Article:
Jay’s Boardgaming Journey: Chapter 1: Character Creation

Boardgaming is pretty ubiquitous in my life. Most of my friends are people I’ve met through gaming, and even those that I knew before I was into the hobby have since been introduced to hobbyist, or designer, board games. Occasionally, usually if I start a new job, I find myself explaining the hobby to new people, but more often than not, I no longer have to specify “no, not like Monopoly” to new people. Even non-gamers I meet have heard of Settlers of Catan or have seen Pandemic on the shelves of Target.

It’s hard to imagine a time that board games weren’t a part of my life, I mean, growing up, I played all your typical roll-and-move games that get looked down upon by the hobbyist. I popped Pop-o-Matic bubbles, passed Go and collected $200, and sank battleships like most people, but I would not have called board games “my thing.” I was more into action figures and comic books.

I guess the precursor, then, to my entrance into the wide world of gaming was playing Role Playing Games. In Junior High, I had a copy of the Dungeons & Dragons Basic Set. I made so many characters that would never get played (though many showed up in stories I would write), and even tried to get a campaign going. Unfortunately, I didn’t have the attention span or confidence to master the rules and run a game. Luckily, one of my friends did have these skills, and for a short time, we played the West End Games Ghostbusters RPG.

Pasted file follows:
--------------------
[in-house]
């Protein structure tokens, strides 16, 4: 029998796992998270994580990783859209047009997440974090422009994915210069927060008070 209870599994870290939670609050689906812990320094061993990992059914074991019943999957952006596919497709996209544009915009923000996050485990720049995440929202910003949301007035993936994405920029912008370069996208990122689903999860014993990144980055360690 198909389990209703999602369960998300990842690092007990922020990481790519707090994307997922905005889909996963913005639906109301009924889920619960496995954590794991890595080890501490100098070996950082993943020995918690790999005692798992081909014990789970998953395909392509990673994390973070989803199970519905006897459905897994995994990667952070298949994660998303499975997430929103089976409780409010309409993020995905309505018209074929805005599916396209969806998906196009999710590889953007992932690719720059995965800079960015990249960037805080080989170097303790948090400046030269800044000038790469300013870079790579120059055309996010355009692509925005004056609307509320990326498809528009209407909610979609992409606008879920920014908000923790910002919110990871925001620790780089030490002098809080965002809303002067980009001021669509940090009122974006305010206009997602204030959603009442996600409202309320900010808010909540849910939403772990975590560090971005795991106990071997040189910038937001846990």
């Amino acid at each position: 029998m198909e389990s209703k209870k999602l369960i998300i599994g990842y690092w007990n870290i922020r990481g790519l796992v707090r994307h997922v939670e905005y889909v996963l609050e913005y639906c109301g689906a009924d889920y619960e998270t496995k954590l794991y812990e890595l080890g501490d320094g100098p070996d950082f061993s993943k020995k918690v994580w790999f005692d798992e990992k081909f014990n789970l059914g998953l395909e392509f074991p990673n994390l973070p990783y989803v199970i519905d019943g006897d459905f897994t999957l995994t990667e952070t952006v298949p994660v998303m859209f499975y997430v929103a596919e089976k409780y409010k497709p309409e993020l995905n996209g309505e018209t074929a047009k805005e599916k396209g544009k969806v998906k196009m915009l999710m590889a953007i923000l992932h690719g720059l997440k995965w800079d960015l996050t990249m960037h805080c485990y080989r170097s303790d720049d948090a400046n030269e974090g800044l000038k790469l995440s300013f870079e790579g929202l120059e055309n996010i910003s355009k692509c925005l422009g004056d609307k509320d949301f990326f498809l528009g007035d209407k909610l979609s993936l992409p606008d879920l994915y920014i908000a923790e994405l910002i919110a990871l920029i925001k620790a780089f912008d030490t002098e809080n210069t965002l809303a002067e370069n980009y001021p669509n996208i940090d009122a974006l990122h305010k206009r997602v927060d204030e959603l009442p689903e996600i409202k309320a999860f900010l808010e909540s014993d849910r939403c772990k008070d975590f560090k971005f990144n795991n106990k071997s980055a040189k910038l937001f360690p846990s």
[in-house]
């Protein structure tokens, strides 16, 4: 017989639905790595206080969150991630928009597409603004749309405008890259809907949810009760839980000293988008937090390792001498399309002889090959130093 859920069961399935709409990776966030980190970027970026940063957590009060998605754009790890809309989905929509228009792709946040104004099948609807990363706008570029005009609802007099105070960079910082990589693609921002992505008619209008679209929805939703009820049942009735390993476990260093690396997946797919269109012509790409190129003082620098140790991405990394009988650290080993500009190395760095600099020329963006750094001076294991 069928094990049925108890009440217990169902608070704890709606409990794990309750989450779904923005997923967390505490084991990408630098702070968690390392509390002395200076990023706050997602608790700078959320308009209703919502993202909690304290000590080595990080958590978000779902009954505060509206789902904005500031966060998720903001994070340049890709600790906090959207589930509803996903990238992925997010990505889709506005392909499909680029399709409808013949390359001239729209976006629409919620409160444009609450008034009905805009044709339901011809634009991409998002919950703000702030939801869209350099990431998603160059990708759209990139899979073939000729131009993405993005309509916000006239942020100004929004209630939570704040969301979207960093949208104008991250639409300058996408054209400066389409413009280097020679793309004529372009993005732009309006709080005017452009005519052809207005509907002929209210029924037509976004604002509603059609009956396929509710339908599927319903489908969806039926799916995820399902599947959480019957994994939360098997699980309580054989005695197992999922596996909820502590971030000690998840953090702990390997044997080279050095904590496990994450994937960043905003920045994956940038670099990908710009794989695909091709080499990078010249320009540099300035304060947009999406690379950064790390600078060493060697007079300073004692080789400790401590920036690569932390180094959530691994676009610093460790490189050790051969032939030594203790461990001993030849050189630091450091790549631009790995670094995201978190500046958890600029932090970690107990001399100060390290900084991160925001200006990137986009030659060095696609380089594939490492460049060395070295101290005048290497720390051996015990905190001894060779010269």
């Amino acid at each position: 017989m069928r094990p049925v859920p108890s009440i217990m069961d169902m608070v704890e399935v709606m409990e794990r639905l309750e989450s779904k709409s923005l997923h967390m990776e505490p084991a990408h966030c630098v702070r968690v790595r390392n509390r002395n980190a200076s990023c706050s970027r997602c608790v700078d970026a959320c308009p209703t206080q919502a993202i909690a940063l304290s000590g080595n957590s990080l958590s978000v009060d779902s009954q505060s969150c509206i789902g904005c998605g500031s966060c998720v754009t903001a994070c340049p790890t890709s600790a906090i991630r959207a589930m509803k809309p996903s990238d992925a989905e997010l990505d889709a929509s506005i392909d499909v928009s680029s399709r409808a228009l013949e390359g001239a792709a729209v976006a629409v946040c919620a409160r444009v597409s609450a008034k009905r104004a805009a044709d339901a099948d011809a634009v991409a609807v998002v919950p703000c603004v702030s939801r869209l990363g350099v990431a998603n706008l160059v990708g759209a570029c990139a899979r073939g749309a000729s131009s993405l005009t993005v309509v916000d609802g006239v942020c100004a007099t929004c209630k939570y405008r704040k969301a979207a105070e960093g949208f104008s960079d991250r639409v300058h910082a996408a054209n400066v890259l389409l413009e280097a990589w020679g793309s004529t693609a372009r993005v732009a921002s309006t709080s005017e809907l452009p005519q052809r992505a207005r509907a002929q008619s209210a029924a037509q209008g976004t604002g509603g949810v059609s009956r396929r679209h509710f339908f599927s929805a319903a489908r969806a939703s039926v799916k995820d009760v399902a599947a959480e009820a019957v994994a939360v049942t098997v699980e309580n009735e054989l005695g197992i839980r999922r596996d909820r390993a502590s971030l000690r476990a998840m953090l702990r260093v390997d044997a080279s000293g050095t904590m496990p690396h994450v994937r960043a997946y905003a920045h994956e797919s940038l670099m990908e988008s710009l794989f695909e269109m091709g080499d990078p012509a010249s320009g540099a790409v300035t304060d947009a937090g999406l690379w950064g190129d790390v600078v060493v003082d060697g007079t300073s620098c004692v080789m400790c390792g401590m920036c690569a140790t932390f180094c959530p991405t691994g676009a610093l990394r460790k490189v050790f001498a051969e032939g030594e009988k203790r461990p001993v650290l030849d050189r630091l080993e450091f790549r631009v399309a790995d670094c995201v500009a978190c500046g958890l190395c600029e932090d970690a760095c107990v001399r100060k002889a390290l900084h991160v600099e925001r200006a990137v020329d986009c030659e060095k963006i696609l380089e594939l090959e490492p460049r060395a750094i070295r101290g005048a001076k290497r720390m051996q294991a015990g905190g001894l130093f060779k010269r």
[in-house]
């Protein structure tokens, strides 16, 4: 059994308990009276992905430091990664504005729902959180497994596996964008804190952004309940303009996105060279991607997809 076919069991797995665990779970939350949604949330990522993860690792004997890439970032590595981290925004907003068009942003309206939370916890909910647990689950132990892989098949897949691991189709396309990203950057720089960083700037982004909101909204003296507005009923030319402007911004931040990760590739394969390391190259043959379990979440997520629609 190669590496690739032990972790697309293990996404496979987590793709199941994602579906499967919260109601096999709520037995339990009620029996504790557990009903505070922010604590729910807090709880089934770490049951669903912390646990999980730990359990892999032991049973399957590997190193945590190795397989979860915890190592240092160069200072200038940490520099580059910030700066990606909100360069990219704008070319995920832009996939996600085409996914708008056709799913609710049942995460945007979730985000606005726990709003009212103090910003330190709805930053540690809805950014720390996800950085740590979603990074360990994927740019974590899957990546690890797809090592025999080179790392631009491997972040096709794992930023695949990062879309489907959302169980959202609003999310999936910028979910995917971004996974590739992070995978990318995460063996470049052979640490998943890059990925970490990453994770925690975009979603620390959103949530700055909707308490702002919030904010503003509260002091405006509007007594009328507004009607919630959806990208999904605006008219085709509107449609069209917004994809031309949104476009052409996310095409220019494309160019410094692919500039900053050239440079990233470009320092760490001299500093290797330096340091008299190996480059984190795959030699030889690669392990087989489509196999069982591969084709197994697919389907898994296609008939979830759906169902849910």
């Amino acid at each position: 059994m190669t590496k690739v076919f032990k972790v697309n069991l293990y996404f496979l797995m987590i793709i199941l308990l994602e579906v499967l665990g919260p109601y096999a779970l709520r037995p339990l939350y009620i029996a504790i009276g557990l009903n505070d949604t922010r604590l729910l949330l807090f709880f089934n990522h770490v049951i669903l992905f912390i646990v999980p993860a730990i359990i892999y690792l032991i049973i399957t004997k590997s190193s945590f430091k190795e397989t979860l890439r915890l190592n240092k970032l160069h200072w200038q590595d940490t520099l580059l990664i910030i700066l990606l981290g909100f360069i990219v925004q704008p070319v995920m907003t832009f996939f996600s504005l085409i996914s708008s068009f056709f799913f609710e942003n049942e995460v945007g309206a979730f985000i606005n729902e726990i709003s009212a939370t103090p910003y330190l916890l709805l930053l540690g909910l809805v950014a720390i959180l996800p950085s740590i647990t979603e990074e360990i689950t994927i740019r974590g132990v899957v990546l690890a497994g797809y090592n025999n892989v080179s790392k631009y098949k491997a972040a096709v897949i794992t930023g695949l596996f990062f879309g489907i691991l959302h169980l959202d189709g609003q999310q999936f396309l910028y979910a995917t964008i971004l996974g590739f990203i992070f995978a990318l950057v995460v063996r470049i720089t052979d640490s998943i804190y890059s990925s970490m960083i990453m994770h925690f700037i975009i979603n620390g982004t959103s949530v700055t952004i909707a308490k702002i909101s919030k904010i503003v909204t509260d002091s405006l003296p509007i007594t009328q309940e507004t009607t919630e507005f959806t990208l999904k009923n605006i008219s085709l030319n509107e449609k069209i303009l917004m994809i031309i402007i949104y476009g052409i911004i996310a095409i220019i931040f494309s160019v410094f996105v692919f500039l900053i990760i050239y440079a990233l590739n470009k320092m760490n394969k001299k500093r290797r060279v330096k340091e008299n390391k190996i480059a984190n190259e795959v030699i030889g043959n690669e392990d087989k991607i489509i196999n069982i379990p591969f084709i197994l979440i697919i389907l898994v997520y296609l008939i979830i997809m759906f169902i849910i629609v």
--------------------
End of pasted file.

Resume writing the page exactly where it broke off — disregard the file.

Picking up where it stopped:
Now, my friends and I were obsessed with Ghostbusters as a franchise. I know I wanted to be a ghost hunter when I grew up, so a game where you get to be a Ghostbuster? Awesome! Unfortunately, we were still young kids with short attention spans and lots of homework, so we only played this game a few times. It was enough: I had gotten a taste, and I wanted more.

In high school, I found my Role-Playing group. We’d meet up almost every weekend to play D&D, Rifts, Paranoia, Vampire: The Masquerade. Toon, Star Wars, and a bunch of other games that I don’t even remember. As much as I loved comic books, for those three years, RPGs had taken over as my number one hobby.

Unfortunately, with graduation, our group fell apart. most of my friends went off to college (I went to a more local college and still lived in my hometown), so I needed to find a gaming group. Luckily, on the first day of classes, the school clubs were all presenting what their memberships had to offer. I was surprised to find that there was a gaming club! I signed up immediately.

There was a hitch: the role-playing activities were always held on evenings and weekends, and I had nearly full-time job, so I couldn’t play. Still, being a member of the group meant that I was at least introduced tp bunch of people who had shared interests and who had basically taken over the basement of the Student Center. They played all these weird board games, but they looked complicated, and I didn’t want to embarrass myself by trying to learn, so I kept my distance. These people may have been geeks like me, but they seemed to already know each other and have a dynamic going that I didn’t want to try to insert myself into.

That was, until I decided to buy my first deck of Magic: the Gathering

To be continued…

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